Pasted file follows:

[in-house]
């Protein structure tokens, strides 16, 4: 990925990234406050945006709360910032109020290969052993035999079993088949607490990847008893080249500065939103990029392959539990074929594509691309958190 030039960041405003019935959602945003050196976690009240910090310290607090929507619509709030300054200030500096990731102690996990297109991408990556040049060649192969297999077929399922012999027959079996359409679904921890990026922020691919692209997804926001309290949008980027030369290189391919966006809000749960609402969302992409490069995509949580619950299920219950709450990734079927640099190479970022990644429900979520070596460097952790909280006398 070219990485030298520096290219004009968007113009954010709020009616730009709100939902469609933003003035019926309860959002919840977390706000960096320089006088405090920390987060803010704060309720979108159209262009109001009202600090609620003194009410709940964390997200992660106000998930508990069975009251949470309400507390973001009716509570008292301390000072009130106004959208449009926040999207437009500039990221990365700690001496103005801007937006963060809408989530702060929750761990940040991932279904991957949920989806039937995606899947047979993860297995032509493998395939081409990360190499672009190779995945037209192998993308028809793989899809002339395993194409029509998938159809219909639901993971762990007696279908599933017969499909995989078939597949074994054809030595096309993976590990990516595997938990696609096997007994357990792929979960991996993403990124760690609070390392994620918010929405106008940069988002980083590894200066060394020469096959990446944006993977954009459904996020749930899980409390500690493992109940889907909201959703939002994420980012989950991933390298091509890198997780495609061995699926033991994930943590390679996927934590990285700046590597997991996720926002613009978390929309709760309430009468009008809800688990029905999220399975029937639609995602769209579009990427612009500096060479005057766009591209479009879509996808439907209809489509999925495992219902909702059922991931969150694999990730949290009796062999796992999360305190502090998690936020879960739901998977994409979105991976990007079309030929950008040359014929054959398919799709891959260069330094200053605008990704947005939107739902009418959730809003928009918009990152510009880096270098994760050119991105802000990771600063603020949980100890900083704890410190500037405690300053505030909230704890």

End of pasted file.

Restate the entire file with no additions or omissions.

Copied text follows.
[in-house]
């Protein structure tokens, strides 16, 4: 990925990234406050945006709360910032109020290969052993035999079993088949607490990847008893080249500065939103990029392959539990074929594509691309958190 030039960041405003019935959602945003050196976690009240910090310290607090929507619509709030300054200030500096990731102690996990297109991408990556040049060649192969297999077929399922012999027959079996359409679904921890990026922020691919692209997804926001309290949008980027030369290189391919966006809000749960609402969302992409490069995509949580619950299920219950709450990734079927640099190479970022990644429900979520070596460097952790909280006398 070219990485030298520096290219004009968007113009954010709020009616730009709100939902469609933003003035019926309860959002919840977390706000960096320089006088405090920390987060803010704060309720979108159209262009109001009202600090609620003194009410709940964390997200992660106000998930508990069975009251949470309400507390973001009716509570008292301390000072009130106004959208449009926040999207437009500039990221990365700690001496103005801007937006963060809408989530702060929750761990940040991932279904991957949920989806039937995606899947047979993860297995032509493998395939081409990360190499672009190779995945037209192998993308028809793989899809002339395993194409029509998938159809219909639901993971762990007696279908599933017969499909995989078939597949074994054809030595096309993976590990990516595997938990696609096997007994357990792929979960991996993403990124760690609070390392994620918010929405106008940069988002980083590894200066060394020469096959990446944006993977954009459904996020749930899980409390500690493992109940889907909201959703939002994420980012989950991933390298091509890198997780495609061995699926033991994930943590390679996927934590990285700046590597997991996720926002613009978390929309709760309430009468009008809800688990029905999220399975029937639609995602769209579009990427612009500096060479005057766009591209479009879509996808439907209809489509999925495992219902909702059922991931969150694999990730949290009796062999796992999360305190502090998690936020879960739901998977994409979105991976990007079309030929950008040359014929054959398919799709891959260069330094200053605008990704947005939107739902009418959730809003928009918009990152510009880096270098994760050119991105802000990771600063603020949980100890900083704890410190500037405690300053505030909230704890």